Goodness. Things here have been busy. I am (most likely) going back to Hawaii this Thursday. ...The construction schedule on that job isn't a moving deadline so much as a sprinting deadline. Every day is different story/crisis/strategy. I'll be in Hawaii for a week for work and then, hopefully, another whole week for vacation. I'm hoping to spend some time on the Big Island, to visit Volcanoes National Park, Mauna Kea and Rainbow Falls. If you have any recommendations for hotels (particularly in the Hilo area) please let me know!
In addition to an upcoming trip, I have an upcoming move and have been consistently setting up appointments with clients in the DC area. I've spent so much time on a bus between NY, NJ, DC and Philly lately, I'm beginning to feel like Ratso Rizzo (though hopefully sans the untimely end).
To wit: I've been neglecting this blog a bit and haven't been snapping many photos. It's gotten so bad that I had to consult the archives and find a photo from this time last year.
Which brings me to the Geranium species we have here, growing in the Liz Christy Garden. At first, I cavalierly applied the species name maculatum to this plant, but then wondered, could it be G. sanguineum instead? Or maybe it's G. macrorrhizum, the bigroot geranium (presumably the roots are big because it has a particularly good symbiotic relationship with mvcorrhiza the nitrogen-fixing fungus beneficial to so many plants). Suffice to say, I am stumped. Wikipedia states that there are over 400 species of this genus and I just don't feel equipped to hazard a guess. For all I know it could be cultivated so aggressively that it's no longer applied to any species (see Geranium 'Rozanne'). If you have a guess or you outright know what this plant is, please do share with us!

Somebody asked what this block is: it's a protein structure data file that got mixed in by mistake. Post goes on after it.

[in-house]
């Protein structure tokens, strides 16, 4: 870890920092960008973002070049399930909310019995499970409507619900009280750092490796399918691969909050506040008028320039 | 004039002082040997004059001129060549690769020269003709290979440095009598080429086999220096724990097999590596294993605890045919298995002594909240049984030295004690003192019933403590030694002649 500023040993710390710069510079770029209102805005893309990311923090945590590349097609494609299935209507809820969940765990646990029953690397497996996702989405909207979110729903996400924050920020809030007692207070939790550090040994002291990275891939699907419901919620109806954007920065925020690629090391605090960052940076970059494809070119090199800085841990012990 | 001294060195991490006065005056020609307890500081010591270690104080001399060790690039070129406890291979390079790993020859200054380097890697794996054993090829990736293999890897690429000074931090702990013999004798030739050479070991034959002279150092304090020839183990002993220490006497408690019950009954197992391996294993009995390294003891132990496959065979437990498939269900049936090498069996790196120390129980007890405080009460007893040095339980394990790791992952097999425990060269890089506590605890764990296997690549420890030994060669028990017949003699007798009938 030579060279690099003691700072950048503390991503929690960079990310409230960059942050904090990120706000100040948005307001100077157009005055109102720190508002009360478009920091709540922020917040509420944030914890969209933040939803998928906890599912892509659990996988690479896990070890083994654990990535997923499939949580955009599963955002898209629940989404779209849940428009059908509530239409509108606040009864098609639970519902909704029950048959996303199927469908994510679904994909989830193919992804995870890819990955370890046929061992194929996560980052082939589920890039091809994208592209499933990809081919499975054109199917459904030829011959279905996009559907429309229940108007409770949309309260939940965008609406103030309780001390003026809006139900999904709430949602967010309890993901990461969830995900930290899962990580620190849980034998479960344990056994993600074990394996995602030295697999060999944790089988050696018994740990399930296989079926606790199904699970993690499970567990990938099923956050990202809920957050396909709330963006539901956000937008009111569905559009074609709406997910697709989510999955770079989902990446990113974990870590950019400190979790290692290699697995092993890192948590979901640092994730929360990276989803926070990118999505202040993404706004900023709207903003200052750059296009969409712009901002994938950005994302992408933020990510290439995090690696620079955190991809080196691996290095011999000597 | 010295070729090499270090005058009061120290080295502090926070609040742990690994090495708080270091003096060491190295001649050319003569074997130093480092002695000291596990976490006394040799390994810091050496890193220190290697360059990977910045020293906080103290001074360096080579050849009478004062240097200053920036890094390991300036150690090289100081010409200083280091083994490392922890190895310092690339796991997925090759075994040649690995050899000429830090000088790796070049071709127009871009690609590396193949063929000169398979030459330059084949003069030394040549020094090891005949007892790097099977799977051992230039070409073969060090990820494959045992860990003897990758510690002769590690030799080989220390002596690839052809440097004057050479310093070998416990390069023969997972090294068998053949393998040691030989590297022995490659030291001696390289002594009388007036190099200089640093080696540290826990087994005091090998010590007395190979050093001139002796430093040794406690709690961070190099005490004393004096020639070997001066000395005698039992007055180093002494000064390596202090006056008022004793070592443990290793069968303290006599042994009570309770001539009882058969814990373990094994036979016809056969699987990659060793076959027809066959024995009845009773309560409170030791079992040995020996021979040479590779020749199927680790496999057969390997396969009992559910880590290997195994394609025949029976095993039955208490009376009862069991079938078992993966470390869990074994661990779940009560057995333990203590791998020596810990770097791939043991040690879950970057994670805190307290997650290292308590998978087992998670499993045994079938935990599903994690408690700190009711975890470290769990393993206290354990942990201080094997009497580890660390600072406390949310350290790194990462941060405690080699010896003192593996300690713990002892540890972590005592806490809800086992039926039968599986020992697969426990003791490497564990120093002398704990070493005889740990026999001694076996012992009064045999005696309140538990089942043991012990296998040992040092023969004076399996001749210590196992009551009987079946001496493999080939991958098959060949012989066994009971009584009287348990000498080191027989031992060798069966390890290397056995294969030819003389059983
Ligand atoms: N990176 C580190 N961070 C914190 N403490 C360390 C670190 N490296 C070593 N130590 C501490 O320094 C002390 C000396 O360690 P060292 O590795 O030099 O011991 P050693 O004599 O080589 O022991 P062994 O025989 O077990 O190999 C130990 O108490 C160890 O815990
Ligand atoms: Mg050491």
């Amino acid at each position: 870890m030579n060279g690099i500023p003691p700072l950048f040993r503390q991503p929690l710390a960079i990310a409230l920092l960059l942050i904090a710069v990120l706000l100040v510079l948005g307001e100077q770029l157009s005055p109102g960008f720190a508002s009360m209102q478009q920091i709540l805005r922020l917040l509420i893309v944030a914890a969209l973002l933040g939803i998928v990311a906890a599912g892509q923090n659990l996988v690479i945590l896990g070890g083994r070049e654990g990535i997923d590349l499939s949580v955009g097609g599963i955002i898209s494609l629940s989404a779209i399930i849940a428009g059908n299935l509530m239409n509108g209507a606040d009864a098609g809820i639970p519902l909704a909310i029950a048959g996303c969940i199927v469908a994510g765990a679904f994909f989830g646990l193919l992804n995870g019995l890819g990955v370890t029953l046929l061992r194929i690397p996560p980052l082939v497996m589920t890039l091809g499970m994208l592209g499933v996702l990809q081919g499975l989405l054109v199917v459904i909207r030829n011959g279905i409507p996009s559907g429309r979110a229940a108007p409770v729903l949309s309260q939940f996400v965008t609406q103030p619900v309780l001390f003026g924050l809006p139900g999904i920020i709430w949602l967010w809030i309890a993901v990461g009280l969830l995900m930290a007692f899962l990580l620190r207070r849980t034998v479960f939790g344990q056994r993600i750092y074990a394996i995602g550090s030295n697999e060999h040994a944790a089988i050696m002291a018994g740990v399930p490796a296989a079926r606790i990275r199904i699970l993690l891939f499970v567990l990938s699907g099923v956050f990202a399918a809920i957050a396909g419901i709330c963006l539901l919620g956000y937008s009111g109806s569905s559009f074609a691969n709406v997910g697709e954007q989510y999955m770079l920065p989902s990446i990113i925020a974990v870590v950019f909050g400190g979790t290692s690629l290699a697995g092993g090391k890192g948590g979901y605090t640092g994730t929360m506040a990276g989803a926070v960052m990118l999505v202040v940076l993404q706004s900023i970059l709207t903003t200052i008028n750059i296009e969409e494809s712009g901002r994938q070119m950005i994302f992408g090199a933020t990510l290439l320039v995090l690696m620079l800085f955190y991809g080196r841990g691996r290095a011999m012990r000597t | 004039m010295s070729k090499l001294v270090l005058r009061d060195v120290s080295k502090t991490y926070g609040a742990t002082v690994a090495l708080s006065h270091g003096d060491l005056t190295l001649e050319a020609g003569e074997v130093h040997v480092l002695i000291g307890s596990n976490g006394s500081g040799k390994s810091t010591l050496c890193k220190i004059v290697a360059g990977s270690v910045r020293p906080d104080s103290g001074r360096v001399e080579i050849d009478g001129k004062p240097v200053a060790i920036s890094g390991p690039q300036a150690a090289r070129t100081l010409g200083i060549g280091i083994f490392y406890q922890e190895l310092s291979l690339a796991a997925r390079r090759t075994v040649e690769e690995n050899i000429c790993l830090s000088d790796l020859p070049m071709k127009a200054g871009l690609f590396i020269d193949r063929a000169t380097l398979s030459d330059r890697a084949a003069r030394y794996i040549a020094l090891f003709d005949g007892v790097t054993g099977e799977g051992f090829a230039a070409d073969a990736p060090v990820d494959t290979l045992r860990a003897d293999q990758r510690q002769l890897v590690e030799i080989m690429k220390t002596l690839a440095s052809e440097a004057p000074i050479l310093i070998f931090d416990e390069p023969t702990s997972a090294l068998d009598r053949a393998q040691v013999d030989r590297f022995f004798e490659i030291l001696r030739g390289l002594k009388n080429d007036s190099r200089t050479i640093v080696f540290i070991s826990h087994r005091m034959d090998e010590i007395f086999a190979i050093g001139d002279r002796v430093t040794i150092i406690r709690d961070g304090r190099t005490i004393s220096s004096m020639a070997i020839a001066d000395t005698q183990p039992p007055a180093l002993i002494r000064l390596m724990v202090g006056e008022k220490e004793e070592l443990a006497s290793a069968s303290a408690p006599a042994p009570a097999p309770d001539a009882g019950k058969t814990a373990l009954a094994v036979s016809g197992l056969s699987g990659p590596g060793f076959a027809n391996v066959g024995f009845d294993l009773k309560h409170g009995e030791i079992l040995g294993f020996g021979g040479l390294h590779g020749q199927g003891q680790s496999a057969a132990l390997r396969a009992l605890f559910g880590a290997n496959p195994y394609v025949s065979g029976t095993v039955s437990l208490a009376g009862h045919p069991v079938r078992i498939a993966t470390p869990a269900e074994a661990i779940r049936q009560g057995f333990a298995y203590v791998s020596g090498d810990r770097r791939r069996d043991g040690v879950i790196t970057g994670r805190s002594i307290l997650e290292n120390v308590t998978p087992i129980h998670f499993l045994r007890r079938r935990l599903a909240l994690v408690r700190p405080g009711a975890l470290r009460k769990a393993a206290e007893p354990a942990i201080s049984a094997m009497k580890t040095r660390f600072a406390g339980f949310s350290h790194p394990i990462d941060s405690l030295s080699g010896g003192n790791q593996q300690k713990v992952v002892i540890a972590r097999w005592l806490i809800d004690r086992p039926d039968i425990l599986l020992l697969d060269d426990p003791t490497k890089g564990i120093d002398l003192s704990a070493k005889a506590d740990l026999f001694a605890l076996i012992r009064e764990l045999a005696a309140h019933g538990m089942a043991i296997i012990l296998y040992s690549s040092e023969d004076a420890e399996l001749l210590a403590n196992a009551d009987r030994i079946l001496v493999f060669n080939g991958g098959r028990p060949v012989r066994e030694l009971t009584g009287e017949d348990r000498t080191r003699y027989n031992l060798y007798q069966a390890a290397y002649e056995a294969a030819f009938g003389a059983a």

Now then, a bit about the genus itself. The common name for Geranium is cransebill. That's because when the flower goes to seed, it forms a tall column of seeds that will spring open when they are ready to be spread. The column itself looks like the bill of a crane. This also accounts for the plant's scientific name - geranos is an ancient Greek word for 'crane'. The perennials are generally hardy and bloom this time of year in shades of pink, blue and white. I love the foliage which has a sharp aroma when crushed.
You could be wondering, but this plant doesn't look like the annual geraniums I buy...! That's because the geraniums sold as annual plants are technically Pelargonium. They used to be classified as the same genus but have since been separated into its own genus.